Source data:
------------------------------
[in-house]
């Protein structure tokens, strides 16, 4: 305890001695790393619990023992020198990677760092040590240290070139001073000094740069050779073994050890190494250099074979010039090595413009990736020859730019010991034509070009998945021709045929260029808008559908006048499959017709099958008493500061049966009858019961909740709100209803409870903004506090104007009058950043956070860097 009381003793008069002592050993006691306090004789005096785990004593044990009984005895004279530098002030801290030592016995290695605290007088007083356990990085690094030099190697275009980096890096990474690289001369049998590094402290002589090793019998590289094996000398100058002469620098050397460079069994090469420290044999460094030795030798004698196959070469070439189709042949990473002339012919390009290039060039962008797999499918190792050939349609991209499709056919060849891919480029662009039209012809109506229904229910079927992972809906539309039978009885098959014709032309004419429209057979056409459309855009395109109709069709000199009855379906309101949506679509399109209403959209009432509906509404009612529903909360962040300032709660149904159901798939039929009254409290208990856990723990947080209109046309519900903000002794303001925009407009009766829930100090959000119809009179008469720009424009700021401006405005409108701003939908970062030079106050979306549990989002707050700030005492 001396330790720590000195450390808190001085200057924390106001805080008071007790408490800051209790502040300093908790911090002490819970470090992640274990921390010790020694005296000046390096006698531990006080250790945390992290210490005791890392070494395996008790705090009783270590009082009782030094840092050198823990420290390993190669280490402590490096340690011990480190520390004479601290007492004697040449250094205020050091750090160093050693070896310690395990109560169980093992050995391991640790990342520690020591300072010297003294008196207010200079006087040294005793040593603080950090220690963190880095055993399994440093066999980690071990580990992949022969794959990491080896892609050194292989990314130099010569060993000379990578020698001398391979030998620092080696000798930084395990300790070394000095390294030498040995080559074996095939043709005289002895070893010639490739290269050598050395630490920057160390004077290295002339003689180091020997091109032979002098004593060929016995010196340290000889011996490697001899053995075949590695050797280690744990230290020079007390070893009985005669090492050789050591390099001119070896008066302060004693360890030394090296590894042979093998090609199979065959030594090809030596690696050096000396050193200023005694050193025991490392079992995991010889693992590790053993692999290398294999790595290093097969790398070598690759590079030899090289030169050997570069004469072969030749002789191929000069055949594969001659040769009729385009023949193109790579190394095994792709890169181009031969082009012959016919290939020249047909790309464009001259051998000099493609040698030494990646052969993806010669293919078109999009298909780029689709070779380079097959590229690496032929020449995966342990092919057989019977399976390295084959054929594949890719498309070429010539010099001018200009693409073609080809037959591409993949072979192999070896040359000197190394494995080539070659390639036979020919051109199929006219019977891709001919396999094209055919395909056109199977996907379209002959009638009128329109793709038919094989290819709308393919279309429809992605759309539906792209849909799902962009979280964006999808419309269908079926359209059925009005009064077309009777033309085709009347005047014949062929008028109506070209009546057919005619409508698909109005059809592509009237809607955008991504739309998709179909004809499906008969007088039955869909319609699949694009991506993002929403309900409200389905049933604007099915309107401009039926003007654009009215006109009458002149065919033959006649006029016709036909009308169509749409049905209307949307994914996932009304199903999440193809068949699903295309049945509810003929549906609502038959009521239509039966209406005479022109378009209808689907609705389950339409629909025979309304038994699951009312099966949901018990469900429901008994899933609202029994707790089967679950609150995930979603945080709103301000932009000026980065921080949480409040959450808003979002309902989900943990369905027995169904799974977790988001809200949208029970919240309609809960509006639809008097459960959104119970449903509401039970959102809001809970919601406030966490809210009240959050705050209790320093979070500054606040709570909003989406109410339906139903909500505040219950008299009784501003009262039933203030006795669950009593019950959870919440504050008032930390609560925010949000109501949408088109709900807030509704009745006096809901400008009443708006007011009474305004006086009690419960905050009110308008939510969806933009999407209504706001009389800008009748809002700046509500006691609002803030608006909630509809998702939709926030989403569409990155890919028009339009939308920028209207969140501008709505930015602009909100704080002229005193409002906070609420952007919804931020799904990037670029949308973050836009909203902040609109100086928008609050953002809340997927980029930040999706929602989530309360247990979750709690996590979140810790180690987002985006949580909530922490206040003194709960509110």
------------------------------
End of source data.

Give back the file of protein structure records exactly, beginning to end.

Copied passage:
[in-house]
């Protein structure tokens, strides 16, 4: 305890001695790393619990023992020198990677760092040590240290070139001073000094740069050779073994050890190494250099074979010039090595413009990736020859730019010991034509070009998945021709045929260029808008559908006048499959017709099958008493500061049966009858019961909740709100209803409870903004506090104007009058950043956070860097 009381003793008069002592050993006691306090004789005096785990004593044990009984005895004279530098002030801290030592016995290695605290007088007083356990990085690094030099190697275009980096890096990474690289001369049998590094402290002589090793019998590289094996000398100058002469620098050397460079069994090469420290044999460094030795030798004698196959070469070439189709042949990473002339012919390009290039060039962008797999499918190792050939349609991209499709056919060849891919480029662009039209012809109506229904229910079927992972809906539309039978009885098959014709032309004419429209057979056409459309855009395109109709069709000199009855379906309101949506679509399109209403959209009432509906509404009612529903909360962040300032709660149904159901798939039929009254409290208990856990723990947080209109046309519900903000002794303001925009407009009766829930100090959000119809009179008469720009424009700021401006405005409108701003939908970062030079106050979306549990989002707050700030005492 001396330790720590000195450390808190001085200057924390106001805080008071007790408490800051209790502040300093908790911090002490819970470090992640274990921390010790020694005296000046390096006698531990006080250790945390992290210490005791890392070494395996008790705090009783270590009082009782030094840092050198823990420290390993190669280490402590490096340690011990480190520390004479601290007492004697040449250094205020050091750090160093050693070896310690395990109560169980093992050995391991640790990342520690020591300072010297003294008196207010200079006087040294005793040593603080950090220690963190880095055993399994440093066999980690071990580990992949022969794959990491080896892609050194292989990314130099010569060993000379990578020698001398391979030998620092080696000798930084395990300790070394000095390294030498040995080559074996095939043709005289002895070893010639490739290269050598050395630490920057160390004077290295002339003689180091020997091109032979002098004593060929016995010196340290000889011996490697001899053995075949590695050797280690744990230290020079007390070893009985005669090492050789050591390099001119070896008066302060004693360890030394090296590894042979093998090609199979065959030594090809030596690696050096000396050193200023005694050193025991490392079992995991010889693992590790053993692999290398294999790595290093097969790398070598690759590079030899090289030169050997570069004469072969030749002789191929000069055949594969001659040769009729385009023949193109790579190394095994792709890169181009031969082009012959016919290939020249047909790309464009001259051998000099493609040698030494990646052969993806010669293919078109999009298909780029689709070779380079097959590229690496032929020449995966342990092919057989019977399976390295084959054929594949890719498309070429010539010099001018200009693409073609080809037959591409993949072979192999070896040359000197190394494995080539070659390639036979020919051109199929006219019977891709001919396999094209055919395909056109199977996907379209002959009638009128329109793709038919094989290819709308393919279309429809992605759309539906792209849909799902962009979280964006999808419309269908079926359209059925009005009064077309009777033309085709009347005047014949062929008028109506070209009546057919005619409508698909109005059809592509009237809607955008991504739309998709179909004809499906008969007088039955869909319609699949694009991506993002929403309900409200389905049933604007099915309107401009039926003007654009009215006109009458002149065919033959006649006029016709036909009308169509749409049905209307949307994914996932009304199903999440193809068949699903295309049945509810003929549906609502038959009521239509039966209406005479022109378009209808689907609705389950339409629909025979309304038994699951009312099966949901018990469900429901008994899933609202029994707790089967679950609150995930979603945080709103301000932009000026980065921080949480409040959450808003979002309902989900943990369905027995169904799974977790988001809200949208029970919240309609809960509006639809008097459960959104119970449903509401039970959102809001809970919601406030966490809210009240959050705050209790320093979070500054606040709570909003989406109410339906139903909500505040219950008299009784501003009262039933203030006795669950009593019950959870919440504050008032930390609560925010949000109501949408088109709900807030509704009745006096809901400008009443708006007011009474305004006086009690419960905050009110308008939510969806933009999407209504706001009389800008009748809002700046509500006691609002803030608006909630509809998702939709926030989403569409990155890919028009339009939308920028209207969140501008709505930015602009909100704080002229005193409002906070609420952007919804931020799904990037670029949308973050836009909203902040609109100086928008609050953002809340997927980029930040999706929602989530309360247990979750709690996590979140810790180690987002985006949580909530922490206040003194709960509110």